"(Toronto) City councillors woke up to find themselves doing the same thing as the day before and the day before that: examining a list of proposed cutbacks and then listening to a procession of interest groups explain why those cuts would be a disaster."
Marcus Gee, Globe
and Mail, July 20
ARE election-poised councillors and staff in our three North Shore communities watching what is happening in the City of Toronto?
If not, perhaps they should, because the administration of stopthe-gravy-train Mayor Rob Ford is in one serious pickle; if Lower Mainland municipalities are not careful, they'll end up in the same predicament.
Faced with the need to live up to his bombastic election promises that he would cut waste without cutting services, Ford did what all good politicians do, he ordered a study. Predictably, this expensive strategy backfired.
Because, as Globe and Mail columnist Marcus Gee wrote, "City council committees have balked at making the cuts set out in a series of reports from KPMG consultants."
No kidding. And Toronto councillors are not even facing an election come November.
In brief, no-one wants to take responsibility for making the cuts Ford said would not hurt.
To understand what is really wrong with this picture, we must return to the opening quote: Councillors were "listening to a procession of interest groups explain why those cuts (suggested by KPMG) would be a disaster."
Moving westward, those interest groups are thee and me.
If we object to neverending tax increases, and want to avoid the Torontosyndrome, the effort to establish affordable priorities must be a joint exercise between taxpayers and governments.
So how about fleshing out some of the suggestions I made last week?
Let's say the North Shore had a single, ninemember council: a mayor, two councillors from each of the three communities plus one elected to represent our interests to TransLink, and another to sit on the Metro board.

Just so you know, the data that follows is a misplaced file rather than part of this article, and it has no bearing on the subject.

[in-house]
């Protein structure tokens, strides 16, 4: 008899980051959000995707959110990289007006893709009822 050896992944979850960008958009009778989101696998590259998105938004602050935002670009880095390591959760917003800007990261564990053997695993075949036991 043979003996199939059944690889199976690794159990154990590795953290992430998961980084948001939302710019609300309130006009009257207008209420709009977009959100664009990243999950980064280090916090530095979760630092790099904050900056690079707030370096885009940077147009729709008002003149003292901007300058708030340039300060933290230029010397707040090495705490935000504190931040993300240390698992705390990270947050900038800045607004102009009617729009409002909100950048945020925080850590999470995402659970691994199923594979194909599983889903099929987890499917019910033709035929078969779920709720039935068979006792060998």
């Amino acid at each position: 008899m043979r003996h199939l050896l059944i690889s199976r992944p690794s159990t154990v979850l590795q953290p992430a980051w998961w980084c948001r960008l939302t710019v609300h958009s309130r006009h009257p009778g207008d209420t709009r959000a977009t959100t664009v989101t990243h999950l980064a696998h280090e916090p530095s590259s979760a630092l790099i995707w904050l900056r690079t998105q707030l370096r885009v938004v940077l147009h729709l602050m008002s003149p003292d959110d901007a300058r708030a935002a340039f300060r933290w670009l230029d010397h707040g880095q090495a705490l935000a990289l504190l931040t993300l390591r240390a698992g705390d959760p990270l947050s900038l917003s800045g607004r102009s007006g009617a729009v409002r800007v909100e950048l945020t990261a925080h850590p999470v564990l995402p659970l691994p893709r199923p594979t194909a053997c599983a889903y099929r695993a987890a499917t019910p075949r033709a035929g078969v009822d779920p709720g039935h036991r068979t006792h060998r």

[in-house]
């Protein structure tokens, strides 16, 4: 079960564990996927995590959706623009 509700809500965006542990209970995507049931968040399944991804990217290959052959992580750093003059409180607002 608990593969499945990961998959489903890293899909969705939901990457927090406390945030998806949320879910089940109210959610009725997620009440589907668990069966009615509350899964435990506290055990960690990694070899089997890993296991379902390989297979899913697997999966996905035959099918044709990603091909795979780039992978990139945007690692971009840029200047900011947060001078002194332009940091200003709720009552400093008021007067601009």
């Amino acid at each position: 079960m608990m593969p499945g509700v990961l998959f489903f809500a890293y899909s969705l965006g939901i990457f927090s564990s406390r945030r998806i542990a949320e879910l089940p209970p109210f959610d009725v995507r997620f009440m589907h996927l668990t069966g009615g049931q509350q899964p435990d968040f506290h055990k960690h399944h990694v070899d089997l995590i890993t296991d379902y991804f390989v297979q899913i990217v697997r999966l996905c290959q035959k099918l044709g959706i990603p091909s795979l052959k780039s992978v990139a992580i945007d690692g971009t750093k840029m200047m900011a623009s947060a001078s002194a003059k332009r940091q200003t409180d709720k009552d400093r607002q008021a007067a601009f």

Each North Shore community would have specific representation, and citizen-election of the two regional positions would eliminate a mayor's need to "take off (his/her) council hat when sitting at the GVRD table," as former mayor Don Bell once said.
That's the easiest part, solved by reducing the number of North Shore seats up for grabs in the 2014 local elections.
From here on, things become more difficult.
First, the new council would need only one city manager, one chief financial officer, one legal advisor - in fact, only one head of each department throughout the organization.
The next move must be to streamline non-exempt staffing - unfortunate, because this means cutting jobs.
Region-wide, there seems to be general agreement that people want taxation and spending stabilized without service cuts.
So given that salaries and benefits typically account for more than 75 per cent of municipal spending, whether or not unions plan to balk at zero per cent increases during 2012 contract negotiations, that page of the budget is the first place to look for efficiencies.
In the last census, the combined North Shore population was approaching 185,000. It seems to make sense, therefore, to examine per-capita staffing levels in well-run, similarly sized
communities - in or outside B.C. - and to model the new staff contingent along similar lines.
Amalgamation or no, attrition by voluntary job-sharing, by normal retirement or via persuasive early-retirement packages is by far the preferred way to reduce unaffordable staffing levels, so that demographic trends and a transition period of three years can soften the blow.
That said, this phase will not be without upsetting decent people who are guilty of nothing more than voting to support their unions' demands for generous salary-benefit packages.
The next topic on the dartboard is that of council policies and bylaws.
General rule: If a bylaw cannot be enforced, or if the dubious wisdom of evolving staffs and councils cannot decide on appropriate wording, erase it from the books and agendas.
Specifically, District of North Vancouver residents cannot afford to waste any more money on decades-long discussions and staff reports about tree bylaws - especially when council's July decision was to boot its vote on the subject down the road to beyond the November election.
Next: How about our councils commission an auditor to examine the hidden costs - legal or otherwise - that arise when arbitrators overturn official council policies covering employer-employee agreements?
That's it for now, except to say that reactions to my earlier comments on firefighter-paramedic issues have pointed me in some interesting directions which I hope to discuss later this month.
So, thanks in part to your much-appreciated responses to last week's column, the beat goes on.
Keep 'em coming.